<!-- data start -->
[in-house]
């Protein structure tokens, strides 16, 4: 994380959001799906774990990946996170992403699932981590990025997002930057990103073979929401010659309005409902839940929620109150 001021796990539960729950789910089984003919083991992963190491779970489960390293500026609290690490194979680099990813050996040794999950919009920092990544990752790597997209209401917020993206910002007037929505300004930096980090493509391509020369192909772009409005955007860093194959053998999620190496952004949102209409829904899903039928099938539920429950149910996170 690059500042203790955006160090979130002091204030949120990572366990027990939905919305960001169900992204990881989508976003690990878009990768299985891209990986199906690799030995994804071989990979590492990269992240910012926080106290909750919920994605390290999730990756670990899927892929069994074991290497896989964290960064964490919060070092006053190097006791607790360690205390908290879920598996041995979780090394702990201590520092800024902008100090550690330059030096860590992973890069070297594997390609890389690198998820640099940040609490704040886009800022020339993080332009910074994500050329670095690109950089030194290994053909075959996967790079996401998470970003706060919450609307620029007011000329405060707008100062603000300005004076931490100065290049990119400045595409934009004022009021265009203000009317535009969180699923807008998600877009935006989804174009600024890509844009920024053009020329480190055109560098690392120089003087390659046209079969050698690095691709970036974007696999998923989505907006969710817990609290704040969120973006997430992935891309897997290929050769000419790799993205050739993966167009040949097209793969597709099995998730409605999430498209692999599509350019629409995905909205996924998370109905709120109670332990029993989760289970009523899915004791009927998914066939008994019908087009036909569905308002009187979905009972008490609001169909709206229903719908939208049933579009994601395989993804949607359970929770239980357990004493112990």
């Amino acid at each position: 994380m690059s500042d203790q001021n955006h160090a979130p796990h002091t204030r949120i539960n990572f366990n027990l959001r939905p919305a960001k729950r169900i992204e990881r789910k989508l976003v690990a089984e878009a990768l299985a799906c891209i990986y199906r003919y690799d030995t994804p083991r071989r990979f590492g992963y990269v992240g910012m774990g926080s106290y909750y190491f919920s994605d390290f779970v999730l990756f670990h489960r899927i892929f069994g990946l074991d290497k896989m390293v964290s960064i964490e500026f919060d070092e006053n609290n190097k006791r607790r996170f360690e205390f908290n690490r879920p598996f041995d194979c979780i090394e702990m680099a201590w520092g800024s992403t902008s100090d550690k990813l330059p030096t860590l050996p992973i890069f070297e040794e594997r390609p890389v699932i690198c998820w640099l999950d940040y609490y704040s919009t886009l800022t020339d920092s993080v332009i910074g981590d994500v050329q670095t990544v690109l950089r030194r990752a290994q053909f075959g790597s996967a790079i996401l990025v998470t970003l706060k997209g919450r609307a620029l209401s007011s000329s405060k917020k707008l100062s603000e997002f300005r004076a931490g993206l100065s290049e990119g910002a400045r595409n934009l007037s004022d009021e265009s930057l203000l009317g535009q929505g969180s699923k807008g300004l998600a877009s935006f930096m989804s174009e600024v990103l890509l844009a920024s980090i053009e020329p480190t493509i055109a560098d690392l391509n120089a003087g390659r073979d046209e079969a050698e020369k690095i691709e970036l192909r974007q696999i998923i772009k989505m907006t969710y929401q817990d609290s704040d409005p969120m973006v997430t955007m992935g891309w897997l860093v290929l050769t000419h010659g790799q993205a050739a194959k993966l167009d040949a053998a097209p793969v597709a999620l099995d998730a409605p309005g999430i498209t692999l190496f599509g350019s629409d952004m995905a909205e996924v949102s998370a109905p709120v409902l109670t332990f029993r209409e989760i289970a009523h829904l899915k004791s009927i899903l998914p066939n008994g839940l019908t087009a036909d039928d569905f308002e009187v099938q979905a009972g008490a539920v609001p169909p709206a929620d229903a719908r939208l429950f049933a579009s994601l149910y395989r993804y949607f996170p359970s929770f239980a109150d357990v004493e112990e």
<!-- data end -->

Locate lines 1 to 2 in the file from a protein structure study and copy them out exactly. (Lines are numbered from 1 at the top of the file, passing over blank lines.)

[in-house]
């Protein structure tokens, strides 16, 4: 994380959001799906774990990946996170992403699932981590990025997002930057990103073979929401010659309005409902839940929620109150 001021796990539960729950789910089984003919083991992963190491779970489960390293500026609290690490194979680099990813050996040794999950919009920092990544990752790597997209209401917020993206910002007037929505300004930096980090493509391509020369192909772009409005955007860093194959053998999620190496952004949102209409829904899903039928099938539920429950149910996170 690059500042203790955006160090979130002091204030949120990572366990027990939905919305960001169900992204990881989508976003690990878009990768299985891209990986199906690799030995994804071989990979590492990269992240910012926080106290909750919920994605390290999730990756670990899927892929069994074991290497896989964290960064964490919060070092006053190097006791607790360690205390908290879920598996041995979780090394702990201590520092800024902008100090550690330059030096860590992973890069070297594997390609890389690198998820640099940040609490704040886009800022020339993080332009910074994500050329670095690109950089030194290994053909075959996967790079996401998470970003706060919450609307620029007011000329405060707008100062603000300005004076931490100065290049990119400045595409934009004022009021265009203000009317535009969180699923807008998600877009935006989804174009600024890509844009920024053009020329480190055109560098690392120089003087390659046209079969050698690095691709970036974007696999998923989505907006969710817990609290704040969120973006997430992935891309897997290929050769000419790799993205050739993966167009040949097209793969597709099995998730409605999430498209692999599509350019629409995905909205996924998370109905709120109670332990029993989760289970009523899915004791009927998914066939008994019908087009036909569905308002009187979905009972008490609001169909709206229903719908939208049933579009994601395989993804949607359970929770239980357990004493112990």